Validity and Reliability

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Validity and Reliability by Mind Map: Validity and Reliability

1. Parallel forms of reliabilty

2. Parallel forms reliability is a measure of reliability obtained by administering different versions of an assessment tool (both versions must contain items that probe the same construct, skill, knowledge base, etc.) to the same group of individuals. The scores from the two versions can then be correlated in order to evaluate the consistency of results across alternate versions.

2.1. Parallel froms of reliability

3. New node

4. Types of Reliability

4.1. Test-retest reliability,Parallel forms reliability, Inter-rater reliability, Internal consistency reliability

4.2. Test-retest reliability is a measure of reliability obtained by administering the same test twice over a period of time to a group of individuals. The scores from Time 1 and Time 2 can then be correlated in order to evaluate the test for stability over time.

4.2.1. Example: A test designed to assess student learning in psychology could be given to a group of students twice, with the second administration perhaps coming a week after the first. The obtained correlation coefficient would indicate the stability of the scores. Test Retest reliability


5.1. What is it?

5.1.1. Reliability is the degree to which an assessment tool produces stable and consistent results.


6.1. What is it?

6.1.1. Validity refers to how well a test measures what it is purported to measure.

6.2. Types of Validity

6.2.1. Face Validity, Criterion-Related Validity, Formative Validity, Sampling Validity Why is it important? Why is it necessary? While reliability is necessary, it alone is not sufficient. For a test to be reliable, it also needs to be valid. For example, if your scale is off by 5 lbs, it reads your weight every day with an excess of 5lbs. The scale is reliable because it consistently reports the same weight every day, but it is not valid because it adds 5lbs to your true weight. It is not a valid measure of your weight.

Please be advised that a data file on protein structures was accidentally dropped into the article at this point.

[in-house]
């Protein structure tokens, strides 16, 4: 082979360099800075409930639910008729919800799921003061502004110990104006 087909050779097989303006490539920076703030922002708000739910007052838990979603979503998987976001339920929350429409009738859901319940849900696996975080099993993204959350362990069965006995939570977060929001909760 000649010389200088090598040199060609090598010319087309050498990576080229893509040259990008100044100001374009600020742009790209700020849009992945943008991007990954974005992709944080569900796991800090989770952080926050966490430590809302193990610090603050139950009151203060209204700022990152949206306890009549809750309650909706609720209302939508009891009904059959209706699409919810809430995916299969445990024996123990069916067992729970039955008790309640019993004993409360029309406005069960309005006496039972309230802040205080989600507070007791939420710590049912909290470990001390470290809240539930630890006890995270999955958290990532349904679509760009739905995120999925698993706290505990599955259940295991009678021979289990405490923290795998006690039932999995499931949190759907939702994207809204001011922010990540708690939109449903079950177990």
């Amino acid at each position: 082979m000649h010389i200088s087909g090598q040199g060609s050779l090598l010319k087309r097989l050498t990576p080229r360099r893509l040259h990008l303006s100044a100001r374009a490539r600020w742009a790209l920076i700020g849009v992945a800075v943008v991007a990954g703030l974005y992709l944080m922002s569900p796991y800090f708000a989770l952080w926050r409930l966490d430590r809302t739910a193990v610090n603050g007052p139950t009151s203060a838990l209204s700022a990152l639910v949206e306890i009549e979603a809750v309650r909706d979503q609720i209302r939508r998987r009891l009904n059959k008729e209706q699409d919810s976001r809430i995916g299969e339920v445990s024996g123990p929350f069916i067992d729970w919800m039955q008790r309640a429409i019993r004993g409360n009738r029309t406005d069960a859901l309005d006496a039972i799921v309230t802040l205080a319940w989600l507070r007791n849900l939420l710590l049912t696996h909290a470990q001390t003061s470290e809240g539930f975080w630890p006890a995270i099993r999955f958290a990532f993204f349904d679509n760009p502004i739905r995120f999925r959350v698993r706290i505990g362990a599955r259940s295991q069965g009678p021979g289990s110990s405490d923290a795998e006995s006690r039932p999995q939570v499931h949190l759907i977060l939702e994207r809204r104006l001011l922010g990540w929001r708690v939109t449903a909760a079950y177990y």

6.2.2. Face Validity: ascertains that the measure appears to be assessing the intended construct under study. The stakeholders can easily assess face validity. Although this is not a very “scientific” type of validity, it may be an essential component in enlisting motivation of stakeholders. If the stakeholders do not believe the measure is an accurate assessment of the ability, they may become disengaged with the task. Example: If a measure of art appreciation is created all of the items should be related to the different components and types of art. If the questions are regarding historical time periods, with no reference to any artistic movement, stakeholders may not be motivated to give their best effort or invest in this measure because they do not believe it is a true assessment of art appreciation.

6.3. Some ways to improve validity

6.3.1. 1. Make sure your goals and objectives are clearly defined and operationalized. Expectations of students should be written down. 2. Match your assessment measure to your goals and objectives. Additionally, have the test reviewed by faculty at other schools to obtain feedback from an outside party who is less invested in the instrument. 3. Get students involved; have the students look over the assessment for troublesome wording, or other difficulties. 4. If possible, compare your measure with other measures, or data that may be available.